Browse Animal Production Stories - Page 12

263 results found for Animal Production
Members of the Tift County 4-H poultry judging team pose with their national championship plaques. CAES News
National Champs
Winning national championships is becoming routine for the Tift County 4-H Poultry Judging Team.
UGA Extension has researched-based resources for those who want to raise backyard chickens. CAES News
Avian Influenza
The current highly pathogenic avian influenza (HPAI) H5 outbreak in the United States is a concern for the commercial poultry industry, not the general population, says a University of Georgia poultry expert. Humans won’t be infected with avian influenza by eating chicken or other poultry products. Nearly all previous cases of human infections with other avian influenza viruses involved close, direct contact with infected poultry, but little to no direct transmission from person to person. While the HPAI H5 virus has caused some severe devastation for the U.S. commercial poultry industry, there have been no reports of infections in humans, and the Centers for Disease Control and Prevention (CDC) considers the risk to people from this virus to be low.
Pictured is miscanthus grass used as bedding in a poultry house. CAES News
Alternative Bedding
The growing poultry industry in Georgia has farmers searching for alternative bedding options for their birds. University of Georgia Cooperative Extension poultry scientist Claudia Dunkley recommends that growers use giant miscanthus grass as bedding in their poultry houses.
Two steers graze on sorghum/sudangrass hybrid forage at the UGA Eatonton Beef Research Unit as part of a 2014 study on grass-finished beef forages. CAES News
Farmgate Value Report
Led by increases in forestry and livestock values, Georgia’s agricultural output increased by $484 million in 2014, making agriculture, once again, the largest industry in the state with a value of $14.1 billion. According to the most recent University of Georgia Farmgate Value Report, published earlier this month, the value of Georgia’s livestock and aquaculture industries increased by almost 36 percent from 2013.
To determine the quality of hay, Georgia farmers trust forage tests from the University of Georgia Agricultural and Environmental Services Laboratories in Athens, Georgia. The lab provides an estimate of Relative Forage Quality (RFQ). This value is a single, easy-to-interpret number that improves a producer's understanding of forage quality and helps to establish a fair market value for the product. CAES News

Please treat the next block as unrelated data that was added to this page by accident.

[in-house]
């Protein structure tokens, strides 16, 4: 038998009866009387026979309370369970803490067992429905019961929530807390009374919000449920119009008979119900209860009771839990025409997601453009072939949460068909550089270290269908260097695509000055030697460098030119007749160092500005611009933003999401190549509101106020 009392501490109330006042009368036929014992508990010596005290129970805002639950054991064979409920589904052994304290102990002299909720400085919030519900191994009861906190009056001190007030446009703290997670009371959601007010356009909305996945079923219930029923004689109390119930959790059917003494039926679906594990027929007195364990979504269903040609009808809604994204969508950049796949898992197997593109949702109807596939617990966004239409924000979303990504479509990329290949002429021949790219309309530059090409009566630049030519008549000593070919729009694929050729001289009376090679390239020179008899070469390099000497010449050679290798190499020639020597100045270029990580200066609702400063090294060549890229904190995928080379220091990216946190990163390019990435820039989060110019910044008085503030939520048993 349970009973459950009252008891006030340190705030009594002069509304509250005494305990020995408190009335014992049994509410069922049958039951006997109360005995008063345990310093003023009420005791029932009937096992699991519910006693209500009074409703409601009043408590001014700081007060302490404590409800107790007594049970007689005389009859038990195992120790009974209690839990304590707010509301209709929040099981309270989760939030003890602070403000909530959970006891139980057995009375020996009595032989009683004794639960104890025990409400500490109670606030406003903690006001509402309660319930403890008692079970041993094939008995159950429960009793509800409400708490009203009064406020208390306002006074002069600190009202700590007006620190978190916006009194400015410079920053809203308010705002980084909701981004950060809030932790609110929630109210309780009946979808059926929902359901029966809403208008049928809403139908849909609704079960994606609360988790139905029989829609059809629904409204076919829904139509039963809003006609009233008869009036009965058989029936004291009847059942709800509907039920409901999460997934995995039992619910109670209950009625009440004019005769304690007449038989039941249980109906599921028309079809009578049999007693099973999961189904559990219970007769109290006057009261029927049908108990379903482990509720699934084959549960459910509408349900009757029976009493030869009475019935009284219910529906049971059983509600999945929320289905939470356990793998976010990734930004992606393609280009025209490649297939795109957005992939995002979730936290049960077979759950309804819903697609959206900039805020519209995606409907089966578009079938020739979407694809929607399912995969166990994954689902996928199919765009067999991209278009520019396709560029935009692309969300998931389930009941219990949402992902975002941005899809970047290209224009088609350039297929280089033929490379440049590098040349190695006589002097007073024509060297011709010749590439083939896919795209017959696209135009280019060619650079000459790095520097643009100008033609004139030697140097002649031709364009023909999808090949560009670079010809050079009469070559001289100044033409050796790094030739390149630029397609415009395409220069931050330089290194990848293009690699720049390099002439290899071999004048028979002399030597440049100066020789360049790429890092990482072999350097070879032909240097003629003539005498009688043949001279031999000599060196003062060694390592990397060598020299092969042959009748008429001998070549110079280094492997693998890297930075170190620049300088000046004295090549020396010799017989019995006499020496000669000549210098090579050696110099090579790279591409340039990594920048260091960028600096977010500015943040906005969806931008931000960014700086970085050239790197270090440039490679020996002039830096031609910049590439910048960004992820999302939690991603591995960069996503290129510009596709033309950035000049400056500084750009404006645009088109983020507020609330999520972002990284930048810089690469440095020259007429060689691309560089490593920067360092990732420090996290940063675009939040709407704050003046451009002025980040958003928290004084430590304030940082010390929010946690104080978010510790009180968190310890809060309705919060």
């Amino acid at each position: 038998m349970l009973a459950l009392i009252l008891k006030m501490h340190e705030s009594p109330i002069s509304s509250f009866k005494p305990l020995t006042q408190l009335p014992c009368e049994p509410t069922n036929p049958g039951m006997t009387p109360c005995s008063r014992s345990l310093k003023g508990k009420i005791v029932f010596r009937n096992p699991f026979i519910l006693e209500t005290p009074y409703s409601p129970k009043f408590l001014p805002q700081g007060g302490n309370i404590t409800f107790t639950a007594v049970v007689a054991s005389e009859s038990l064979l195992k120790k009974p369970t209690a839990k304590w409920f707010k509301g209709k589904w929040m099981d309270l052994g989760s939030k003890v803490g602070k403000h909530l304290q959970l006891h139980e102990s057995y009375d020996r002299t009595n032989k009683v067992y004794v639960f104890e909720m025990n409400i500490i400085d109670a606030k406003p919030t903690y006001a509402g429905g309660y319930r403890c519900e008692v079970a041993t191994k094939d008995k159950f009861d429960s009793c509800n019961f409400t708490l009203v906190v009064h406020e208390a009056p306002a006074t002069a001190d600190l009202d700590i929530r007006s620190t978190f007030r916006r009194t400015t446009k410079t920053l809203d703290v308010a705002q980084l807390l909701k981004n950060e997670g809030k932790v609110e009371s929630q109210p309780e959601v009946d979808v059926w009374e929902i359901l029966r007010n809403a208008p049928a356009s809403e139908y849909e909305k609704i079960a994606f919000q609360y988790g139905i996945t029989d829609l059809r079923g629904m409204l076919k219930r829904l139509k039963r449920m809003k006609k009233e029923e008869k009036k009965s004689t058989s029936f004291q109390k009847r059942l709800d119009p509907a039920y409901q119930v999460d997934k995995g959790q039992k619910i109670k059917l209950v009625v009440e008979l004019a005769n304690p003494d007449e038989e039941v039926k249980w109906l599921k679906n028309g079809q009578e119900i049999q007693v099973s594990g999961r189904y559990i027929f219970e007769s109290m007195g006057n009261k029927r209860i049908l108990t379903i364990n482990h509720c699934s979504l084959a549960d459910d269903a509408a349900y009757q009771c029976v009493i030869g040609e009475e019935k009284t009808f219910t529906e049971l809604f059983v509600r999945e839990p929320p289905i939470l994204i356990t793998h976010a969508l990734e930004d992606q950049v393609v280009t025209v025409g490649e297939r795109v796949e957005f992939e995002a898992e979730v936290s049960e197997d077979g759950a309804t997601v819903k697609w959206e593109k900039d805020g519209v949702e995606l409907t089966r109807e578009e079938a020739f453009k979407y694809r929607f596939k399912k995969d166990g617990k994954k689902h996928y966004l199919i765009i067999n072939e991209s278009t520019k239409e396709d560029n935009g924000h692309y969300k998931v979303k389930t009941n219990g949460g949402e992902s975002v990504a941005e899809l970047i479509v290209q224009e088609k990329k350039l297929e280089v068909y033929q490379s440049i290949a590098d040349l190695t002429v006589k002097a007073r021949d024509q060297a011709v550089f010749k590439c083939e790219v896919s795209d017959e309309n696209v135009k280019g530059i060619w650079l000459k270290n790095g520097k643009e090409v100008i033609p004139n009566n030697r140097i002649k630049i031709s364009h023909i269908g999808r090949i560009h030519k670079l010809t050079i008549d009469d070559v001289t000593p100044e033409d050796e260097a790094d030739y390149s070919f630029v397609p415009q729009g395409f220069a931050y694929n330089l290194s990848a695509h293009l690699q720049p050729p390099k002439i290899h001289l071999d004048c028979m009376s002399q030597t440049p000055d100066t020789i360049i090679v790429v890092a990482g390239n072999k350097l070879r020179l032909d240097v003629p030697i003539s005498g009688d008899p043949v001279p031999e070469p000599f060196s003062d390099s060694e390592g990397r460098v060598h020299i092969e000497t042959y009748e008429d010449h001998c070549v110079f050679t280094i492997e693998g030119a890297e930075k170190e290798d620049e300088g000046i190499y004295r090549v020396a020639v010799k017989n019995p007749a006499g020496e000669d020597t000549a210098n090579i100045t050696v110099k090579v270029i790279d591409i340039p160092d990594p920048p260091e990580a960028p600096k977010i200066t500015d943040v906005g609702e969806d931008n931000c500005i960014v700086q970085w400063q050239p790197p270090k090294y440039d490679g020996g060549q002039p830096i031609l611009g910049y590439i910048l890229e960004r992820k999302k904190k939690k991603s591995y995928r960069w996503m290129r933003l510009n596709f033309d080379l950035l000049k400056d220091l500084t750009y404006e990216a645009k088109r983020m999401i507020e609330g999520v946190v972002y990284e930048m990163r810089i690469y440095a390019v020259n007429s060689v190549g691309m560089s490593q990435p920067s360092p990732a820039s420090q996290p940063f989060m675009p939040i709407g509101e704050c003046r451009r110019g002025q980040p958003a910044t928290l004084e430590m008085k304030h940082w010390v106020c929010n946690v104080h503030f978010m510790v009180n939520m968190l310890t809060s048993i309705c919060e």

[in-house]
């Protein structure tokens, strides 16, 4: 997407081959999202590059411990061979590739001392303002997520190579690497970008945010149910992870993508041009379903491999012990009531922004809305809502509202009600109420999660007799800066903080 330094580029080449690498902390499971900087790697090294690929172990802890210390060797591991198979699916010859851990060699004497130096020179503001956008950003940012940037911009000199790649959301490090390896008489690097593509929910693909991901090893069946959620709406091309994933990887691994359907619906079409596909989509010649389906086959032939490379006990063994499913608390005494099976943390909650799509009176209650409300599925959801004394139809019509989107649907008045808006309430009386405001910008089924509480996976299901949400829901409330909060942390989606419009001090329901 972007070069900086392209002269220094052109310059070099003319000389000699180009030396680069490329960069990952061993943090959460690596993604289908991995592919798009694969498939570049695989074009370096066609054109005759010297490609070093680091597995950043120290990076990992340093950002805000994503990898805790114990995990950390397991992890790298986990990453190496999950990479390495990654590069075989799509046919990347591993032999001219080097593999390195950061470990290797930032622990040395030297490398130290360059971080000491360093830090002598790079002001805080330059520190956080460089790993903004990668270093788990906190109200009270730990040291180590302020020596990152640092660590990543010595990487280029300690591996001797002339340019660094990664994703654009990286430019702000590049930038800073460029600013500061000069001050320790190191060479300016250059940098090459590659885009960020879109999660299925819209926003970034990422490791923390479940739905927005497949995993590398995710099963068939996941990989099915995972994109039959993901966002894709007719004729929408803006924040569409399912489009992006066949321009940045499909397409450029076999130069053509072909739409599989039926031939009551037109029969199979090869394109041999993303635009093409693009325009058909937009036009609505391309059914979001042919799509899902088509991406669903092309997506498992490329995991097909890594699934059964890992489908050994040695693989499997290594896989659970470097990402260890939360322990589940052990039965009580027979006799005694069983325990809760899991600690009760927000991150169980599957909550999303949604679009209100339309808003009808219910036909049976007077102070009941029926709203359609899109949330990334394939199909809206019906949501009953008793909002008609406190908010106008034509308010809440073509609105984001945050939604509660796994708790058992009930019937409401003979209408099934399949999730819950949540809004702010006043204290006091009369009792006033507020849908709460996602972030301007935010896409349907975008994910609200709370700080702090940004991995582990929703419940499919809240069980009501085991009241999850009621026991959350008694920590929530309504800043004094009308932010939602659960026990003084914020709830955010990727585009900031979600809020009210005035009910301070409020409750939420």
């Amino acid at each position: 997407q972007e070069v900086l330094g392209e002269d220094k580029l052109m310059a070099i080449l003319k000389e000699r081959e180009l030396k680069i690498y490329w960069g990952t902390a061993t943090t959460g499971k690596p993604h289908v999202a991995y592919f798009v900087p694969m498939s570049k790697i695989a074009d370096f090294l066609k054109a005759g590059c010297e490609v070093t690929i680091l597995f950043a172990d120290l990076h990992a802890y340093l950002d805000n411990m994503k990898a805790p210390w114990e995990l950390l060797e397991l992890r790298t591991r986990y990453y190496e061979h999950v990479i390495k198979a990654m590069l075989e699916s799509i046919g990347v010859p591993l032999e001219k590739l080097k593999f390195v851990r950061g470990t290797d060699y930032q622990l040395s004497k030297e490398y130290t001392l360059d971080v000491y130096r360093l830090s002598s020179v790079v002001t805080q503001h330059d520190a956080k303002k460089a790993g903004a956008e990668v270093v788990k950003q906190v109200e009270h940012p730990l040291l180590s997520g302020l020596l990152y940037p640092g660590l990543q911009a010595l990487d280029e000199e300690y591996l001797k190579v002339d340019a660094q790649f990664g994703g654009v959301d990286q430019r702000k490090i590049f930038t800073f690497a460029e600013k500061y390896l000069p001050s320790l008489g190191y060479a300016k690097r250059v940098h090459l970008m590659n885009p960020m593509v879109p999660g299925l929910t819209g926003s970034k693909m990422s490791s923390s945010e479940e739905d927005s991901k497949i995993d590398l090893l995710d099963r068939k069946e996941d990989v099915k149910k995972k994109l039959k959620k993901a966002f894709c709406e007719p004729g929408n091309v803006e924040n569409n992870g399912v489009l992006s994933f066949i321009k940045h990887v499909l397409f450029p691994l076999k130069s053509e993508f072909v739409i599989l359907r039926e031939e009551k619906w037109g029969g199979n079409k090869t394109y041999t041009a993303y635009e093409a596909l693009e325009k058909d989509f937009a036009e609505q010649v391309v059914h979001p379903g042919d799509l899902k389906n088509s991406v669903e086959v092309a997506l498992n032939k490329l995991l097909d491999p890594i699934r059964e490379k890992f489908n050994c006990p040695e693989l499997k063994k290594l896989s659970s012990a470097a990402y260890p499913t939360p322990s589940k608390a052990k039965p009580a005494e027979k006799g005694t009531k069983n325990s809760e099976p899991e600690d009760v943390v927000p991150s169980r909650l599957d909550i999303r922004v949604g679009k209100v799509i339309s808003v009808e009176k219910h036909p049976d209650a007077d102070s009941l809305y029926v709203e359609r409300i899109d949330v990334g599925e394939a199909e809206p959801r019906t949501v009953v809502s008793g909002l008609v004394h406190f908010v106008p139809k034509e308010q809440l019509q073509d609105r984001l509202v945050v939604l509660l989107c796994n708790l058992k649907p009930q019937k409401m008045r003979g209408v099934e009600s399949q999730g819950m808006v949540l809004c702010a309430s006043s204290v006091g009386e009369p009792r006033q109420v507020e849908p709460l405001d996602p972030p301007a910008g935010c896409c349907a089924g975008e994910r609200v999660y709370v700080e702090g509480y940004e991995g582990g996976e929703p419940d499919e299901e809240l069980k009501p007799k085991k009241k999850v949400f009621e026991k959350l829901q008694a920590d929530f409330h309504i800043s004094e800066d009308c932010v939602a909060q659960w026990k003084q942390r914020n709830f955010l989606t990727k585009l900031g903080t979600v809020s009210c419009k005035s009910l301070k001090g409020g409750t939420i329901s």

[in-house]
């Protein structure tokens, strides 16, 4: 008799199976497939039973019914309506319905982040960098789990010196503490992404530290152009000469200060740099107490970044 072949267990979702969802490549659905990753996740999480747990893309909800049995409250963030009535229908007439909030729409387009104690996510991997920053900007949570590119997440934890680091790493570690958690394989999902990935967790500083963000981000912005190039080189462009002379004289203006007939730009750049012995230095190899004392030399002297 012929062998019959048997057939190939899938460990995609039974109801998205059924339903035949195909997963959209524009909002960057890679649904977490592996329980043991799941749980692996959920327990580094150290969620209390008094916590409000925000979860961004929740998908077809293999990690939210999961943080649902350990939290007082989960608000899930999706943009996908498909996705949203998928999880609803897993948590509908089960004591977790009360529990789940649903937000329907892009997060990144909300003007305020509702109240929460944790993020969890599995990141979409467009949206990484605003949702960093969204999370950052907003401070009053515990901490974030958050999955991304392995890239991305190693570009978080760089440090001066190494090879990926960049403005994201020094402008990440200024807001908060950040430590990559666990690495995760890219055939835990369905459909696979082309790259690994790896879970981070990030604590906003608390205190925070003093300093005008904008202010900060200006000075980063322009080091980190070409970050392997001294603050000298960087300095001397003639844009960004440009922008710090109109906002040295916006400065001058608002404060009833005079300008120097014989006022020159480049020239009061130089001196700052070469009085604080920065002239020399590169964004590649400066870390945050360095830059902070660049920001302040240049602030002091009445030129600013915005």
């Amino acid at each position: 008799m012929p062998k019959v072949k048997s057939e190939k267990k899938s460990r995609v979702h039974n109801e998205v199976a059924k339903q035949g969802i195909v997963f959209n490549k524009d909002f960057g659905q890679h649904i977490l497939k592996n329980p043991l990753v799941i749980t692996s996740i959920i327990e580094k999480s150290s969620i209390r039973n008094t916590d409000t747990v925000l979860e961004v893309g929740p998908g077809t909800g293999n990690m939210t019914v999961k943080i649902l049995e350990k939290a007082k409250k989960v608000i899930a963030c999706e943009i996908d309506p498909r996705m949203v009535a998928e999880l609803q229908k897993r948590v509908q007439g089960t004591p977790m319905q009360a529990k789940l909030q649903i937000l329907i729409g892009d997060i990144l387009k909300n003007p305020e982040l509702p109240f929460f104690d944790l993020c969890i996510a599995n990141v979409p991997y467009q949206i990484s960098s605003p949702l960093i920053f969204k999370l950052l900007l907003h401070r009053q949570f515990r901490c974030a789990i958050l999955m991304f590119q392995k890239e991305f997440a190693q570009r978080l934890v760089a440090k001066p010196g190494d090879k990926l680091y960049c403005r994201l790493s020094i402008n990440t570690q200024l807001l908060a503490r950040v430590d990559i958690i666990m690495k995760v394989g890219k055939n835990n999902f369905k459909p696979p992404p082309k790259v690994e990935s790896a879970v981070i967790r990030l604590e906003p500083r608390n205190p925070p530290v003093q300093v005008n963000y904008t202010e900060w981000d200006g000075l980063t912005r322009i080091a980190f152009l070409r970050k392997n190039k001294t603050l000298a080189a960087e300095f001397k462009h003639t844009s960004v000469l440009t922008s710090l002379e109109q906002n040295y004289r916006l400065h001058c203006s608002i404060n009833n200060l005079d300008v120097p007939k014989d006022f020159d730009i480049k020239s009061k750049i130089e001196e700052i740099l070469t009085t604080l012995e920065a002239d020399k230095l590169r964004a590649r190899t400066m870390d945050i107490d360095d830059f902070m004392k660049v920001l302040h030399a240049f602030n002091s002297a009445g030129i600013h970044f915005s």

Hay Testing
Hay can’t be evaluated by touch, smell, color or any other on-the-spot technique. To get a true measure of forage quality, hay has to be tested.
Hay bales outline a field in Butts County, Georgia. CAES News
Hay Contest
This year, farmers from 13 Southeastern states competed to show off their farm’s best hay or baleage in the 2015 Southeastern Hay Contest.
UGA agricultural economist Nick Magnan and his colleague Grace Motey interview women who work buying and selling peanuts at a market in Ghana. CAES News
International Development
What is the best way to help people in developing countries build food security? That’s the question at the center of University of Georgia agricultural economist Nick Magnan’s research.
CAES News
Ag Hall of Fame
The Georgia Agricultural Hall of Fame has two new members: former U.S. Sen. Saxby Chambliss and the late Thomas Richard Breedlove Sr., a pioneering northeast Georgia dairy farmer. Breedlove and Chambliss were inducted Sept. 25 as part of the University of Georgia College of Agricultural and Environmental Sciences Alumni Banquet and Awards Ceremony.
Andrea Scarrow, UGA Extension Southwest District FACS program development coordinator, speaks during an Annie's Project Workshop held in Albany on Tuesday, Sept. 29, 2015. CAES News
Female farmers
Women own 13.6 percent of America’s active farms and their farms produce almost $13 billion worth of goods each year. Just like male farmers, they need access to business and technical information to help make their farms successful. But while many pride themselves on not needing a “women’s only” class on how to work the land or run a business, many other women simply feel more comfortable learning around other female farmers.
University of Georgia Professor Bob Warren says deer rarely travel alone. When a motorist hits a deer, it's usually the second deer that crosses the road; not the first, he said. CAES News
Deer collisions
University of Georgia researchers have completed a county-by-county analysis of when motorists should be more aware of possibly hitting a deer. They looked at breeding data and then compared it to deer-vehicle collision statistics across Georgia.